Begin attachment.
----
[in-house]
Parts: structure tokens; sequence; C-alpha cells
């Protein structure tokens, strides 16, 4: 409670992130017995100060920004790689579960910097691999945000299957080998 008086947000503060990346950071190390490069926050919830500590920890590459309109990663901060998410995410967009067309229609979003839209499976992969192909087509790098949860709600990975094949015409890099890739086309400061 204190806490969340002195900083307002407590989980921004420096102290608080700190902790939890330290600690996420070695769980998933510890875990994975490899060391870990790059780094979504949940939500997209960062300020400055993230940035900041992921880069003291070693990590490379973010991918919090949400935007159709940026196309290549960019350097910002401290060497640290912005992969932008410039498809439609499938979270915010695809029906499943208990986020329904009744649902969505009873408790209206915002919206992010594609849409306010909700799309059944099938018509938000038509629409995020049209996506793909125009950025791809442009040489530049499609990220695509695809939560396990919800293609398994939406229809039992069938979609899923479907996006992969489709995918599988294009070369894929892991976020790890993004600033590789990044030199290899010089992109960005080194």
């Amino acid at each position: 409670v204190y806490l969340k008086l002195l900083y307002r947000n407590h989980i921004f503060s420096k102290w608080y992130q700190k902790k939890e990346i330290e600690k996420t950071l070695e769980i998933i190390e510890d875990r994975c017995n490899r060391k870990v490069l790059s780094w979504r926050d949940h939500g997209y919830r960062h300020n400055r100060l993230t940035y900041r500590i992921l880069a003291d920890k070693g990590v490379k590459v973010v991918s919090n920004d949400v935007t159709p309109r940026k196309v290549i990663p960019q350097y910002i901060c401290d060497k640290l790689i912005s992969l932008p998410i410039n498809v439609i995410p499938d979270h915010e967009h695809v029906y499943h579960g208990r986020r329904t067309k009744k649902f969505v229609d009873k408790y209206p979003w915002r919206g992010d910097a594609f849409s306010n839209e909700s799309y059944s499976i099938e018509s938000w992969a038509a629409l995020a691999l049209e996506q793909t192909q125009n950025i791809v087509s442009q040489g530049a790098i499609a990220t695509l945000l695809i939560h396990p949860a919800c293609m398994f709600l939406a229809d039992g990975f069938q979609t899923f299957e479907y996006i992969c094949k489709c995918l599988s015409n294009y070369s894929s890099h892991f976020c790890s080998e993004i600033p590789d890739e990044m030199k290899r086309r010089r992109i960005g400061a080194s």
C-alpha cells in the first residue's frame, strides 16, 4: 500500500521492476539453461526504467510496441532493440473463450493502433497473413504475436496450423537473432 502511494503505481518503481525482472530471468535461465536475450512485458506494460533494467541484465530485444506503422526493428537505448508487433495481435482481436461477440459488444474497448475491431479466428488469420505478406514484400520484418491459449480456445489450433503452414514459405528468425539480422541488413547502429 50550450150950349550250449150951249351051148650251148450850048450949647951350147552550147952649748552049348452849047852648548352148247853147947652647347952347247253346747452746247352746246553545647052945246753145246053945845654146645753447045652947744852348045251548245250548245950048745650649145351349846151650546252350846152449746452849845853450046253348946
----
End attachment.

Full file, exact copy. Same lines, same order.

[in-house]
Parts: structure tokens; sequence; C-alpha cells
């Protein structure tokens, strides 16, 4: 409670992130017995100060920004790689579960910097691999945000299957080998 008086947000503060990346950071190390490069926050919830500590920890590459309109990663901060998410995410967009067309229609979003839209499976992969192909087509790098949860709600990975094949015409890099890739086309400061 204190806490969340002195900083307002407590989980921004420096102290608080700190902790939890330290600690996420070695769980998933510890875990994975490899060391870990790059780094979504949940939500997209960062300020400055993230940035900041992921880069003291070693990590490379973010991918919090949400935007159709940026196309290549960019350097910002401290060497640290912005992969932008410039498809439609499938979270915010695809029906499943208990986020329904009744649902969505009873408790209206915002919206992010594609849409306010909700799309059944099938018509938000038509629409995020049209996506793909125009950025791809442009040489530049499609990220695509695809939560396990919800293609398994939406229809039992069938979609899923479907996006992969489709995918599988294009070369894929892991976020790890993004600033590789990044030199290899010089992109960005080194």
């Amino acid at each position: 409670v204190y806490l969340k008086l002195l900083y307002r947000n407590h989980i921004f503060s420096k102290w608080y992130q700190k902790k939890e990346i330290e600690k996420t950071l070695e769980i998933i190390e510890d875990r994975c017995n490899r060391k870990v490069l790059s780094w979504r926050d949940h939500g997209y919830r960062h300020n400055r100060l993230t940035y900041r500590i992921l880069a003291d920890k070693g990590v490379k590459v973010v991918s919090n920004d949400v935007t159709p309109r940026k196309v290549i990663p960019q350097y910002i901060c401290d060497k640290l790689i912005s992969l932008p998410i410039n498809v439609i995410p499938d979270h915010e967009h695809v029906y499943h579960g208990r986020r329904t067309k009744k649902f969505v229609d009873k408790y209206p979003w915002r919206g992010d910097a594609f849409s306010n839209e909700s799309y059944s499976i099938e018509s938000w992969a038509a629409l995020a691999l049209e996506q793909t192909q125009n950025i791809v087509s442009q040489g530049a790098i499609a990220t695509l945000l695809i939560h396990p949860a919800c293609m398994f709600l939406a229809d039992g990975f069938q979609t899923f299957e479907y996006i992969c094949k489709c995918l599988s015409n294009y070369s894929s890099h892991f976020c790890s080998e993004i600033p590789d890739e990044m030199k290899r086309r010089r992109i960005g400061a080194s």
C-alpha cells in the first residue's frame, strides 16, 4: 500500500521492476539453461526504467510496441532493440473463450493502433497473413504475436496450423537473432 502511494503505481518503481525482472530471468535461465536475450512485458506494460533494467541484465530485444506503422526493428537505448508487433495481435482481436461477440459488444474497448475491431479466428488469420505478406514484400520484418491459449480456445489450433503452414514459405528468425539480422541488413547502429 50550450150950349550250449150951249351051148650251148450850048450949647951350147552550147952649748552049348452849047852648548352148247853147947652647347952347247253346747452746247352746246553545647052945246753145246053945845654146645753447045652947744852348045251548245250548245950048745650649145351349846151650546252350846152449746452849845853450046253348946